The Washington & Idaho Railroad Company, a corporation organized under the laws of Washington territory, on September 18, 1888, filed a bill of complaint in the district court of the First judicial district of the territory of Idaho against S. V. William Osborn, asserting a right to construct and maintain a railroad across lands in possession of the de- [160 U.S. 103, 104] fendant. The cause was put at issue by answer and replication, and the court made the following findings of facts:
The conclusions of law found by the court were, in substance, that Osborn, the defendant, was, and at all times since the 18th day of March, 1886, had been, the owner of, as against all persons except the United States, and in possession of, the land in dispute; that the title and right of possession of defendant in and to said premises were prior and paramount to the right of way of the plaintiff over the same; and that the defendant was entitled to a judgment. A judgment dismissing the bill was entered on October 4, 1888, and this judgment was on appeal to the supreme court of the territory of Idaho, on March 19, 1889, affirmed. 21 Pac. 421.
A. A. Hoehling, Jr., and Samuel Shellabarger, for appellant.
Mr. Justice SHIRAS, after stating the facts in the foregoing language, delivered the opinion of the court.
This case is before us on appeal from a judgment of the supreme court of the territory of Idaho affirming a decree of the district court of that territory, which decree dismissed [160 U.S. 103, 107] a bill of complaint brought by the Washington & Idaho Railroad Company against William Osborn.
The railroad company was organized under the laws of the territory of Washington, and was constructing its road from a point in that territory, by a route through the territory of Idaho, to the town of Missoula, in the territory of Montana. In constructing its road through the territory of Idaho, the plaintiff company encountered, in Shoshone county, a tract of land in possession of Osborn, across which the company desired to run the line of its road. Osborn refusing to grant permission, the railroad company instituted, under the laws of the territory of Idaho, proceedings in condemnation to condemn a right of way for its railroad over and through the land of Osborn. Under these proceedings, damages were assessed in favor of Osborn in the sum of $6,670. The railroad company then filed its bill, alleging that prior to the commencement of said proceedings for condemnation the company did not know, nor could obtain sufficient information to advise it, of the nature and character of Osborn's title, and that from the testimony in those proceedings the company was advised and believed that Osborn had no title or right to the possession of the premises and right of way sought to be condemned, and that in equity and good conscience it should not be compelled to pay Osborn any compensation for said right of way.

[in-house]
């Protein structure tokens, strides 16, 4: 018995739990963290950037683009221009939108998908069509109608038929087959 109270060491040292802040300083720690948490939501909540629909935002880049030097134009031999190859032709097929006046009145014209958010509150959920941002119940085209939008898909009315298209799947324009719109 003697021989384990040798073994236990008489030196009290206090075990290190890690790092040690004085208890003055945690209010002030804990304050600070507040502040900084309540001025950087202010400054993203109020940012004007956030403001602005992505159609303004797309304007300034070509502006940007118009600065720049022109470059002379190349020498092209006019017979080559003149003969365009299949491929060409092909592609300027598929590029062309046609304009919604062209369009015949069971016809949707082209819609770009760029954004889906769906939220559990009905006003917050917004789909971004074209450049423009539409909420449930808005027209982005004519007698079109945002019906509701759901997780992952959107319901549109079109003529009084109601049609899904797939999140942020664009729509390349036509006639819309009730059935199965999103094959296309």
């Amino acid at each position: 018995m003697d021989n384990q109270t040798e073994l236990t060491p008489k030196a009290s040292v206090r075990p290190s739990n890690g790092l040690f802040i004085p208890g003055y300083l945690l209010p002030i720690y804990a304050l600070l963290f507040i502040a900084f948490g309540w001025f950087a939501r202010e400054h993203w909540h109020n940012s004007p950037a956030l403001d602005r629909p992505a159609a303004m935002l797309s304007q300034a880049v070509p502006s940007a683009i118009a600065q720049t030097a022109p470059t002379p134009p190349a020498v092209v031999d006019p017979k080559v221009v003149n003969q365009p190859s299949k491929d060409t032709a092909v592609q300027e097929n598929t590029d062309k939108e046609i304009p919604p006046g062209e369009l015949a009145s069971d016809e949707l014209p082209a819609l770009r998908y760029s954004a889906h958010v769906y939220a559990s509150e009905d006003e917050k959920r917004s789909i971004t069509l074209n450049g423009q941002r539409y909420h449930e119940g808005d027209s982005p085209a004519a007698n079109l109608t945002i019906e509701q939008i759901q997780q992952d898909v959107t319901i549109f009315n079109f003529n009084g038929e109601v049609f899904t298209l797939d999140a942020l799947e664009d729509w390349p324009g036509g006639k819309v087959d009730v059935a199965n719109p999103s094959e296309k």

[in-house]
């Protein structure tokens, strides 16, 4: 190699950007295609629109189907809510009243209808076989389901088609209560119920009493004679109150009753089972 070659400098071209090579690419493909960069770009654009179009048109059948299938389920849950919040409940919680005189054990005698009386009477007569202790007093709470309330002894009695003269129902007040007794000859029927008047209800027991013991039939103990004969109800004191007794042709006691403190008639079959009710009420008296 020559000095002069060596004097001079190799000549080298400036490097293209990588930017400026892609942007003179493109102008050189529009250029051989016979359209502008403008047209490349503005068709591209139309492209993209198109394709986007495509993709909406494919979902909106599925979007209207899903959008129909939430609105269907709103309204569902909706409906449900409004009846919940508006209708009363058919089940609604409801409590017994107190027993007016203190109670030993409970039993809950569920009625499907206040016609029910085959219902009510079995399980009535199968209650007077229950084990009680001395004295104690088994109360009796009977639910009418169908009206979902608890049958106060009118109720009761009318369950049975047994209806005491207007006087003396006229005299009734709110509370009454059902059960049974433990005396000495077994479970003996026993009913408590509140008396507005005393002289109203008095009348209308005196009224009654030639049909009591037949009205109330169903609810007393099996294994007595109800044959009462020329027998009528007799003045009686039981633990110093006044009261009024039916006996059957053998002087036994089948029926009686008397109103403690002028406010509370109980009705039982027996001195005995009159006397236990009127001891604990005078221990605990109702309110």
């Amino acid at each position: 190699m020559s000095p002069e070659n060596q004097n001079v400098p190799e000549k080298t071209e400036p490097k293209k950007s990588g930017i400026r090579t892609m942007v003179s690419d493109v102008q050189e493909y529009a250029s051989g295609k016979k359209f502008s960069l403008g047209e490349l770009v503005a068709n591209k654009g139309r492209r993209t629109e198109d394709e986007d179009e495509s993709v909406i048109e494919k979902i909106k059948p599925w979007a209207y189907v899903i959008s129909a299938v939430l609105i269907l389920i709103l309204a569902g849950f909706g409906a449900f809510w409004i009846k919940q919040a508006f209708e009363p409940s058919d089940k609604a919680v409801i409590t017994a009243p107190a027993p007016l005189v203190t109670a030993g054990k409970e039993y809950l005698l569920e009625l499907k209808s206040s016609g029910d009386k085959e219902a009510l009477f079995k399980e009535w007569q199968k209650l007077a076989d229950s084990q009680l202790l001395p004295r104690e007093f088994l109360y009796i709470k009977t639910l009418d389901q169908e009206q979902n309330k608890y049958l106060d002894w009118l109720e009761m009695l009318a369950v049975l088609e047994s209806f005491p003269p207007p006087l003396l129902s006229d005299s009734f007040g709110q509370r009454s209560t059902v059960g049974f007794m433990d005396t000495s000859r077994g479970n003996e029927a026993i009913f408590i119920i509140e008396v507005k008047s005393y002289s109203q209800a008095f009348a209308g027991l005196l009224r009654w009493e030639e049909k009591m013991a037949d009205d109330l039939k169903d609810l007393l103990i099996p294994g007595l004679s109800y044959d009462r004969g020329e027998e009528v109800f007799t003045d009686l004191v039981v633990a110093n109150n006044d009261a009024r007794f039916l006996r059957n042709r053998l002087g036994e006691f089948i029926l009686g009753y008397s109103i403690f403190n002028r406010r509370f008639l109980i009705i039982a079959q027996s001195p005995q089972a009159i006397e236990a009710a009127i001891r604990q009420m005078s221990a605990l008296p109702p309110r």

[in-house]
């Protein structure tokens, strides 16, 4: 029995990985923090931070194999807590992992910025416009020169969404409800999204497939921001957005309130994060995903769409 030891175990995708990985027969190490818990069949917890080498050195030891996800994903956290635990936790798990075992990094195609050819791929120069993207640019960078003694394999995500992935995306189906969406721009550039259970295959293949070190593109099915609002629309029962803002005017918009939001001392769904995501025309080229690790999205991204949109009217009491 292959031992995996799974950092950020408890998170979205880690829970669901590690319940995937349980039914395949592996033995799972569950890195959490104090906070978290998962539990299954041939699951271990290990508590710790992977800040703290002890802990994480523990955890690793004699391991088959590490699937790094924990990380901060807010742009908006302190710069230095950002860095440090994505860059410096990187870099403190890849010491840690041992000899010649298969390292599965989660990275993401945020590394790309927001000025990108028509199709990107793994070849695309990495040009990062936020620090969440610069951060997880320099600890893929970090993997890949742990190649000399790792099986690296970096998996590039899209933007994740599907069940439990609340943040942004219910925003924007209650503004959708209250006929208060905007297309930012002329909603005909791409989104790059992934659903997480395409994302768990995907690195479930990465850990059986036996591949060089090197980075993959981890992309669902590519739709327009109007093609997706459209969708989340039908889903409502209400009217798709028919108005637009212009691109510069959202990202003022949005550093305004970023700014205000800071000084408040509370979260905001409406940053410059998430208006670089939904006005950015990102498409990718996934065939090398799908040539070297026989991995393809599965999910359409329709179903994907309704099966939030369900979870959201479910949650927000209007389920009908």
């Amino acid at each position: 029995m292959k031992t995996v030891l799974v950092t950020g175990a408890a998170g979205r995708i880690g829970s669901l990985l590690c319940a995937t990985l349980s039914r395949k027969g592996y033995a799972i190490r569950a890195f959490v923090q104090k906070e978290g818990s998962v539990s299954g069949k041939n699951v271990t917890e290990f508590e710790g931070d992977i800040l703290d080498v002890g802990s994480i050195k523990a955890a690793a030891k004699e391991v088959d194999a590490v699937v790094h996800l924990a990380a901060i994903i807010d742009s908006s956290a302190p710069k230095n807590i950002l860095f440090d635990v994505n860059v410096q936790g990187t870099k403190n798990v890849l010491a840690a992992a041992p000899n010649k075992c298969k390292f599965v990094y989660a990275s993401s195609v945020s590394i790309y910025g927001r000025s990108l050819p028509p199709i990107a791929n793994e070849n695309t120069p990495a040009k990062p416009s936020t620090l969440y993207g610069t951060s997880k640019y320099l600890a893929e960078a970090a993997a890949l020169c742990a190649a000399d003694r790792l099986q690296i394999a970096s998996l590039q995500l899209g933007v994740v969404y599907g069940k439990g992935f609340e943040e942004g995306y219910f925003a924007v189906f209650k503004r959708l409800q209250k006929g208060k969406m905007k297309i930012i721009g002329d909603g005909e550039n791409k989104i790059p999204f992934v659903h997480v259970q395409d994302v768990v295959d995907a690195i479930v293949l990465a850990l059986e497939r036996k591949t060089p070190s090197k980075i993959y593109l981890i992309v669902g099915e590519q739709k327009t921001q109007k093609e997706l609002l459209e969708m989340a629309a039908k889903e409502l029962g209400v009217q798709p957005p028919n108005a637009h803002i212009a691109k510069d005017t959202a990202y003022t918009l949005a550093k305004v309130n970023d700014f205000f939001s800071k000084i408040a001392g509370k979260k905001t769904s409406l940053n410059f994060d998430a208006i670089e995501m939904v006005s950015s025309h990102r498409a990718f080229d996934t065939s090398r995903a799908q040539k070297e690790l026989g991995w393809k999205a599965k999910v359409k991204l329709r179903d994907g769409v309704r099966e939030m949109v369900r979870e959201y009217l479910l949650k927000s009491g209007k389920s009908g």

Conceding, but not deciding, that it was competent for the railroad company to abandon its condemnation proceedings, and to challenge the defendant's title by a bill in equity, we shall now consider the merits of the case as disclosed in the findings of facts.
The plaintiff's side of the controversy is shbstantially this: The Washington & Idaho Railroad Company, as a corporation of the territory of Washington, having filed with the secretary of the interior a copy of its articles of incorporation, and due proofs of its organization under the same, was entitled, under the act of March 3, 1875 (18 Stat. 482), entitled 'An act granting to railroads the right of way through the public lands of the United States,' to a right of way through the public lands of the United States to the extent of [160 U.S. 103, 108] 100 feet on each side of the central line of its road; and as the trial court found that the land claimed by Osborn was a part of the unsurveyed public domain of the United States, and that Osborn had never filed or entered the said land in any United States land office under any existing law of the United States, the company claims that it is within the doctrine of the many decisions of this court, which holds that a party, by mere settlement upon the lands of the United States, although with a declared intention to obtain a title to the same under the pre-emption laws, does not thereby acquire such a vested interest in the premises as to deprive congress of the power to divest it by a grant to another other party. Frisbie v. Whitney, 9 Wall. 187; Yosemite Val. Case, 15 Wall. 77; Buxton v. Traver, 130 U.S. 232 , 9 Sup. Ct. 509.